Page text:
REVIEW – Doors Close, They Never Lock


By Chiara Pannozzo

Friendship can be a funny old thing. The people we invite into our lives have the potential to inflict an array of emotions upon us, and challenge how we once perceived things. This theme formed the basis  of Michael Shand’s latest production ‘Doors Close, They Never Lock’, which premiered tonight as part of the Leith Festival,  in association with That’s Lunch Productions.

As part of the Leith Festival

Initially we are introduced to two characters, Kingsley (Harry Gooch) and Moffat (Michael Shand). The set design undoubtedly reflected a nursery, with toys and books strewn across the floor. From the outset, Shands portrayal of an archetypal Scots man is undeniable. The tone in his voice, accompanied by his linguistic style made for an accurate performance, whilst complementing Gooch’s more refined characteristics. Gooch is clearly more educated and his position in charge of the nursery indicates this. He gives an impressive performance as a professional individual who cares a great deal about his career. Both men were clear in the delivery of their dialogue, with no discrepancies in their projection and no evidence of forced improvisation.

As the opening scene develops, the friendship between the two characters becomes  apparent.  This is further prompted with the arrival of Anderson (Mark McCauley) on stage, where it becomes clear to the audience that so far this friendship has stood the test of time. Andersons presence on stage toys with the dynamic between the other two characters. His command of the stage was undeniable, leaving the audience with no doubt as to his characters intentions. His poise and delivery throughout the performance was entirely impressive, where he disguised a rather wayward character as an articulate and intelligent individual. His monologues were impressively refined, leaving the audience intrigued with every sentence.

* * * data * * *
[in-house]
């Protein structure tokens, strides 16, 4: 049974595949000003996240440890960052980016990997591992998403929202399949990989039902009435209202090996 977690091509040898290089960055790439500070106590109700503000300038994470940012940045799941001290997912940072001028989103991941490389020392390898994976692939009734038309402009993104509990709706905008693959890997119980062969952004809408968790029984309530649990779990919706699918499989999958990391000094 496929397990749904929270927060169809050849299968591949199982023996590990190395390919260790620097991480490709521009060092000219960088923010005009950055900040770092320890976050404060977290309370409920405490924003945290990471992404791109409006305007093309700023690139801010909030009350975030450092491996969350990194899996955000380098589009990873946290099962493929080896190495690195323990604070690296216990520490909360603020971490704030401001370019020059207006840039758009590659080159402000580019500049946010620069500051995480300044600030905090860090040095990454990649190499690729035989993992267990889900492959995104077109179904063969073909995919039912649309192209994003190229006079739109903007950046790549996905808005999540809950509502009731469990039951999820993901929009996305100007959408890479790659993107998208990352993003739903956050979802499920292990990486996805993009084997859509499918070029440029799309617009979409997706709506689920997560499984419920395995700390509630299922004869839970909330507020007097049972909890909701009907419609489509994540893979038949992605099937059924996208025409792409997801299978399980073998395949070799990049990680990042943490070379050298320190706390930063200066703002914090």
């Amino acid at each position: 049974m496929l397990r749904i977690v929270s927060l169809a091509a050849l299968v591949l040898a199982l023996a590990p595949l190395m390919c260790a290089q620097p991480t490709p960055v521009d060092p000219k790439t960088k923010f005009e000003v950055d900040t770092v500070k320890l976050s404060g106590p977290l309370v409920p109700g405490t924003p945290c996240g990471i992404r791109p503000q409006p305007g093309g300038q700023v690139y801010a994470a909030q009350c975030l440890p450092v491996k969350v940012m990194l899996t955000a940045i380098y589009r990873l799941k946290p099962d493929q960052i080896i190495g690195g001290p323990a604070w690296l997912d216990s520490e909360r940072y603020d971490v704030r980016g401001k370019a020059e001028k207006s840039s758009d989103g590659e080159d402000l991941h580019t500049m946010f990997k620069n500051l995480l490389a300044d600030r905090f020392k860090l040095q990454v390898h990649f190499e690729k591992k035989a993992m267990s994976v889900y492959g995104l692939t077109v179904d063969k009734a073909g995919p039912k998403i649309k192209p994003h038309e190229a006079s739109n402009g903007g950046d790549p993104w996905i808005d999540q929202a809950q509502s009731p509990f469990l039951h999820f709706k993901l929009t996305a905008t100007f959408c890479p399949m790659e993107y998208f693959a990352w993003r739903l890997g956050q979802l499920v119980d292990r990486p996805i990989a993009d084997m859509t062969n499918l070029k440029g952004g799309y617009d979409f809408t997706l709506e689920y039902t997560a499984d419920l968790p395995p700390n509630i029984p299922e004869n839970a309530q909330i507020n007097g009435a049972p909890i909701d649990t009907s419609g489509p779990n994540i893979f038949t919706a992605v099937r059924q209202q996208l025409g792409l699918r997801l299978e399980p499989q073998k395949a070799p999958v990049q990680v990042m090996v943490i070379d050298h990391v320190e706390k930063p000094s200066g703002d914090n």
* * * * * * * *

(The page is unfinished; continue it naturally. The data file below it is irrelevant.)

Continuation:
As the three men relive their friendship, each character holds their own on the stage. The stage set pails into significance in comparison to the stage presence of each character, which instantly commands the audience’s attention as the plot unfolds. Maintaining an element of intrigue throughout, this play certainly has the audience guessing as to how the production will conclude.

‘Doors Close, They Never Lock’ is a cleverly handled look at the intricacies of friendships and the volatility that lies at their core. With impressive performances from all three actors , the script provides some comedic anecdotes in what is otherwise a thought provoking production. The balance in the elements of light hearted comedy ran seamlessly alongside more sensitive issues, which were handled with professionalism. With a refined and polished script accompanied by entirely convincing performances from all three actors, ‘Doors Close, They Never Lock’ left me very satisfied in my choice of how to spend a Friday evening.

‘Door’s Close, They Never Lock’ is showing at 7pm on Sat 11th June at White Space on Gayfield Square as part of the Leith Festival.

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